On Jan. 12, the USDA will release a number of reports containing important information for the corn, soybean, and wheat markets. These reports, along with crop development in the southern hemisphere, will set the tone for the markets into the spring.
“There is added price risk when so much information is released at one time,” says Darrel Good, Extension marketing specialist, University of Illinois. “New estimates and forecasts may provide a consistently positive or negative scenario or they may provide mixed signals that the market will have to sort out. Given the recent history of USDA reports, an important surprise cannot be ruled out.”
Good provided the following commentary on the anticipated USDA reports:
The Crop Production report will contain final estimates of the size of the 2010 corn and soybean crops. Changes, if any, from the November forecasts are expected to be small. Changes would most likely be in the yield estimates since administrative data has already been incorporated in the acreage forecasts. However, since the December producer survey is much larger than earlier surveys, acreage changes cannot be ruled out. In the previous 10 years, the change in the corn yield estimate in January has ranged from 0.1 bushel to 2.4 bushels and averaged 1.1 bushels. For soybeans, the change has ranged from 0.1 to 0.7 bushel and averaged 0.3 bushel.
The Grain Stocks report will contain estimates of the Dec. 1, 2010 domestic inventory of all the major crops. The most interest will be in the estimate of the corn inventory. This is always the case since the report provides the first indication of the feed and residual use of corn during the first quarter of the marketing year. The report takes on added significance this year because the previous two quarterly stocks reports (June and September, 2010) held surprises.
The September estimate was larger than expected following a smaller than expected estimate in June. That surprise set off a discussion about whether inventories of the newly harvested crop were inappropriately included and/or whether some of the 2010 harvest was fed in August. The USDA indicated that some new crop may have been fed in August and as a result has forecast the 2010/2011 marketing year feed and residual use of corn at 5.3 billion bushels, 2.7 percent more than used in the previous year.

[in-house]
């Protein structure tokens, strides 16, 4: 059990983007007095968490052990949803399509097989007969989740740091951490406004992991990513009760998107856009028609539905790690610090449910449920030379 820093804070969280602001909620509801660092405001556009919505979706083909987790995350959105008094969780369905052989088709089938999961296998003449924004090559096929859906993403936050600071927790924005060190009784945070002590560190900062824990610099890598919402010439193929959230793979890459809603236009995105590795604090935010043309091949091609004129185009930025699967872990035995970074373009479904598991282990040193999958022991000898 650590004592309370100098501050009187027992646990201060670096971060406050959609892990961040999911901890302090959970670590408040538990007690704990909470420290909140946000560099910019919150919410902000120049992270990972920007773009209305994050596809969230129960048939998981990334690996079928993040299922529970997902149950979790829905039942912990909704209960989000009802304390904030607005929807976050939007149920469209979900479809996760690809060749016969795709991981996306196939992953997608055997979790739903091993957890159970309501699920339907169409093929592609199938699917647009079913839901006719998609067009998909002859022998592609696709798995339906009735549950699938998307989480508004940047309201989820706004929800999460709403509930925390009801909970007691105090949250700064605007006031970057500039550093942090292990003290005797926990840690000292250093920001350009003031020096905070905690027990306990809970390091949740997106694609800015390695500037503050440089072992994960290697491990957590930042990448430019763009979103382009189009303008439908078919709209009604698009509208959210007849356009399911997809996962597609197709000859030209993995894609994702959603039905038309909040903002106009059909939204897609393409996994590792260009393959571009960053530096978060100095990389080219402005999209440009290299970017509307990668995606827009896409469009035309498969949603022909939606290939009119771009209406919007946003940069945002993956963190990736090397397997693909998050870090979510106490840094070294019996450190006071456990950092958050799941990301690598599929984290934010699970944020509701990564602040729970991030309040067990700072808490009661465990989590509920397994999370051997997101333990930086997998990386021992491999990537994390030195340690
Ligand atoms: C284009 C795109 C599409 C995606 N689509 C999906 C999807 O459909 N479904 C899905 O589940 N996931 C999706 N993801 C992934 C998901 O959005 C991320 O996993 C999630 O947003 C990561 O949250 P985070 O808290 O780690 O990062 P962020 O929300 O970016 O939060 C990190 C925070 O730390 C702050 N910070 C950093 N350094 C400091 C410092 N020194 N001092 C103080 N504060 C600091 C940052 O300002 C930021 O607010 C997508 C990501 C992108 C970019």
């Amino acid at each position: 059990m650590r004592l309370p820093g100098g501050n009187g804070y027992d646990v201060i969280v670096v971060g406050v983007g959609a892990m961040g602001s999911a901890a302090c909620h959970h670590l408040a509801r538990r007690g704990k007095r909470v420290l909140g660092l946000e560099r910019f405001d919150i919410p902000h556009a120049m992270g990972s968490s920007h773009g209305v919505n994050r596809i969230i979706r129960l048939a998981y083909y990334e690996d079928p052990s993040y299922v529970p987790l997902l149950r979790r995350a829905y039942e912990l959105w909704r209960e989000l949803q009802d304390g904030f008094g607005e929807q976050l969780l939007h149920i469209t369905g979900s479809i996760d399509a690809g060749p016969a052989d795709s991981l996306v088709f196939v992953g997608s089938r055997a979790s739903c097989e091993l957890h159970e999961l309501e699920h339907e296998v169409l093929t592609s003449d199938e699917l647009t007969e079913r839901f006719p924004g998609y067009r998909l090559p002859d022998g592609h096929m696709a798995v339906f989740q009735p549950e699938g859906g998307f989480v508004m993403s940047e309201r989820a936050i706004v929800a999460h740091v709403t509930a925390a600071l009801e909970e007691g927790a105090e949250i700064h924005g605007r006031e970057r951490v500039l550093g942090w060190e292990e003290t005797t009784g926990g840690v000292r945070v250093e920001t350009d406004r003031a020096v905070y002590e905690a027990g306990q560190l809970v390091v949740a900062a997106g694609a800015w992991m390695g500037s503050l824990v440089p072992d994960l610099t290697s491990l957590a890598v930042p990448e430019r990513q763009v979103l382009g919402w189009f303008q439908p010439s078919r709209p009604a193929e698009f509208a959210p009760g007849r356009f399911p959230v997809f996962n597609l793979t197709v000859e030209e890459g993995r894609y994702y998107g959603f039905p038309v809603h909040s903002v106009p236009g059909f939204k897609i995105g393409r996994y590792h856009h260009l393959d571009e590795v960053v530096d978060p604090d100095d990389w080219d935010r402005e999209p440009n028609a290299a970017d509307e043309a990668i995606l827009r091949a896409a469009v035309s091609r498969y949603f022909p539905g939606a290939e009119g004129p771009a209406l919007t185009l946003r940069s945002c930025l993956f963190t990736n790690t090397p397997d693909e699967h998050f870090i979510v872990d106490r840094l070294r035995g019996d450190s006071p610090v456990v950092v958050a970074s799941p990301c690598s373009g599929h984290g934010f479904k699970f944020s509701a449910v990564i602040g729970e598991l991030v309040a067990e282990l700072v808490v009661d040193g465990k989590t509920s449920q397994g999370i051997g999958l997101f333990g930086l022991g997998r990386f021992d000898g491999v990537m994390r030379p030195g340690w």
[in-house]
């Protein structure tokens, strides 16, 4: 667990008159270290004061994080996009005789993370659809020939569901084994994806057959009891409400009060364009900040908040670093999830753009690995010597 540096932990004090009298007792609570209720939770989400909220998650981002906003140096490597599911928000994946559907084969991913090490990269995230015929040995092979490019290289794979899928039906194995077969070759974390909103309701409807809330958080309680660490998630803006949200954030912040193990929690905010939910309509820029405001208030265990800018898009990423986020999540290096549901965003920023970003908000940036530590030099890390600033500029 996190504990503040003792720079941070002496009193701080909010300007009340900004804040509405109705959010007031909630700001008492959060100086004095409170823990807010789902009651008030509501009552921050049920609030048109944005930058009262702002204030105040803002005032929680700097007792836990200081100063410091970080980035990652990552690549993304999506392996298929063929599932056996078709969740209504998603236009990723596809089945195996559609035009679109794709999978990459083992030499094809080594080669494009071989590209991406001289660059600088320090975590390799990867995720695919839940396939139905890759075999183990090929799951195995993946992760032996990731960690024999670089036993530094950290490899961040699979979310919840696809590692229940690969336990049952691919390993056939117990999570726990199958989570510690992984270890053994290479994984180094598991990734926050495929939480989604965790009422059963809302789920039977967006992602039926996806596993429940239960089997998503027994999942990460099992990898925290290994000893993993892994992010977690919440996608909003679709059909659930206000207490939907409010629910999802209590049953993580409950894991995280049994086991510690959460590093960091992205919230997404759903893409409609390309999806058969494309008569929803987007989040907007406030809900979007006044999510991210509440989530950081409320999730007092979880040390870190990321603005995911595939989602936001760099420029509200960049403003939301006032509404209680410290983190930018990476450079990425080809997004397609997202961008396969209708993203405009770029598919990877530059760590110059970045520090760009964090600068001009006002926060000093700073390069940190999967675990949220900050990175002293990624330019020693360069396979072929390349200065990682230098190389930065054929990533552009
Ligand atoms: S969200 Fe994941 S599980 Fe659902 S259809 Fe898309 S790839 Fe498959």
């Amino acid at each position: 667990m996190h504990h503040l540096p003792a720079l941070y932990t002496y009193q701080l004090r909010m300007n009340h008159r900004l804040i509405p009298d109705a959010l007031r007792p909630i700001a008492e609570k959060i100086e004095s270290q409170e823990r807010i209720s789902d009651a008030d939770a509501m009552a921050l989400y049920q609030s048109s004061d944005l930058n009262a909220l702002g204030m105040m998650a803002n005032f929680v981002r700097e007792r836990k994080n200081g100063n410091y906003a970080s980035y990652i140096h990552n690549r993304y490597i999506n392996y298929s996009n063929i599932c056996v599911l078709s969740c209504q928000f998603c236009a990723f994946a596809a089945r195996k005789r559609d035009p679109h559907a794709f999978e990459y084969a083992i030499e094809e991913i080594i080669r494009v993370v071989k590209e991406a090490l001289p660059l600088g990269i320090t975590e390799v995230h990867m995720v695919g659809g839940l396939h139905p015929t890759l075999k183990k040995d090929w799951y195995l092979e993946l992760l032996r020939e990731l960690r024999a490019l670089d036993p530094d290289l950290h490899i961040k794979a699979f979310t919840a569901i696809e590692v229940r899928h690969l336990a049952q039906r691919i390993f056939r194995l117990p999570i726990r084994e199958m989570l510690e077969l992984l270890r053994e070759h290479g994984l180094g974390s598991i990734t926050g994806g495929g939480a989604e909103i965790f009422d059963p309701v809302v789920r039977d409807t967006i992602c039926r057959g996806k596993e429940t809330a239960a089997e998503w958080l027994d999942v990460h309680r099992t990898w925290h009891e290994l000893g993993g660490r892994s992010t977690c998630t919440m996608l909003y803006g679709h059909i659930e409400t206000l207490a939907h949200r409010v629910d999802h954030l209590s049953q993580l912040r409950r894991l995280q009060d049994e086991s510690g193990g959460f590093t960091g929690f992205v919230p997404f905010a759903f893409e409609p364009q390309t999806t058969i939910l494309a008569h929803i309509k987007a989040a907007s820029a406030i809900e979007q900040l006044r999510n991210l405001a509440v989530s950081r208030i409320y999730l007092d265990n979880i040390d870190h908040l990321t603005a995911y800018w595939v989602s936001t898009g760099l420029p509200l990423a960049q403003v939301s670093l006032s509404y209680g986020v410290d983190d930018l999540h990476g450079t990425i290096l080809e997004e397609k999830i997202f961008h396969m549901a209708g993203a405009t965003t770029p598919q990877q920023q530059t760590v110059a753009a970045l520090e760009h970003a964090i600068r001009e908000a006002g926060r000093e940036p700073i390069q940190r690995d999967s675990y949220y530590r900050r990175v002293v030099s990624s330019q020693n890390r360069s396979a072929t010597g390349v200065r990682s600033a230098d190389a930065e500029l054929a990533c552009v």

Our analysis would suggest that the September 1 stocks estimate was very logical and that the USDA forecast of feed and residual use for 2010/2011 may be too high. Additionally, the 16 percent increase in ethanol production during the first quarter of the 2010/2011 marketing year and the resulting increase in production and feeding of distillers’ grain may have substituted for an additional 40 to 50 million bushels of corn feeding. There is some risk, then, that the December 1 corn stocks estimate may reveal a slower pace of feed and residual use than currently forecast by the USDA. The magnitude of stocks will reflect any change in the production estimate and the large ethanol use of corn, as well as actual feed and residual use.
The Winter Wheat Seedings report is expected to show a large increase in winter wheat acreage following the sharp decline in 2009. The magnitude and location of those increases will have implications for the availability of acreage for spring planted crops, including double-cropped soybeans. Beyond the acreage numbers, the condition of the winter wheat crop will have implications for yield and for the potential of replanting some wheat acreage to other crops this spring.
“The monthly report of World Agricultural Supply and Demand Estimates will be closely observed for any changes in southern hemisphere production estimates and implications for the export demand for U.S. crops,” Good said. “The estimates of production of corn and soybeans in Argentina will be most closely watched due to dry conditions that have prevailed since mid-October. The corn crop appears to have been most negatively impacted. Any changes in these forecasts, along with the Dec. 1 stocks estimates will be reflected in changes in the projection of year ending stocks of corn and soybeans.”
For soybeans, Good said the USDA’s projection of the domestic use of soybean oil for production of methyl ester will be important as previous reports have forecast a year-over-year increase of 1.219 billion pounds (72.5 percent).
“The reinstatement of the biodiesel blender tax credit should support use moving forward, but use during the first two months of the marketing year (October and November 2010) was very small,” Good said. “ Use in those two months totaled only 173 million pounds, compared to 485 million in October and November of 2009. To reach the current USDA projection, use during the 10 months from December 2010 through September 2011 will need to average 273 million pounds per month, 126 percent more than the average of a year earlier.”
Good added that the forecast of soybean oil exports may also be influenced by the rapid increase in palm oil prices and the resulting improvement in the competitive position of soybean oil in the export market.
Source: Darrel Good, University of Illinois
By Debra Levey Larson, University of Illinois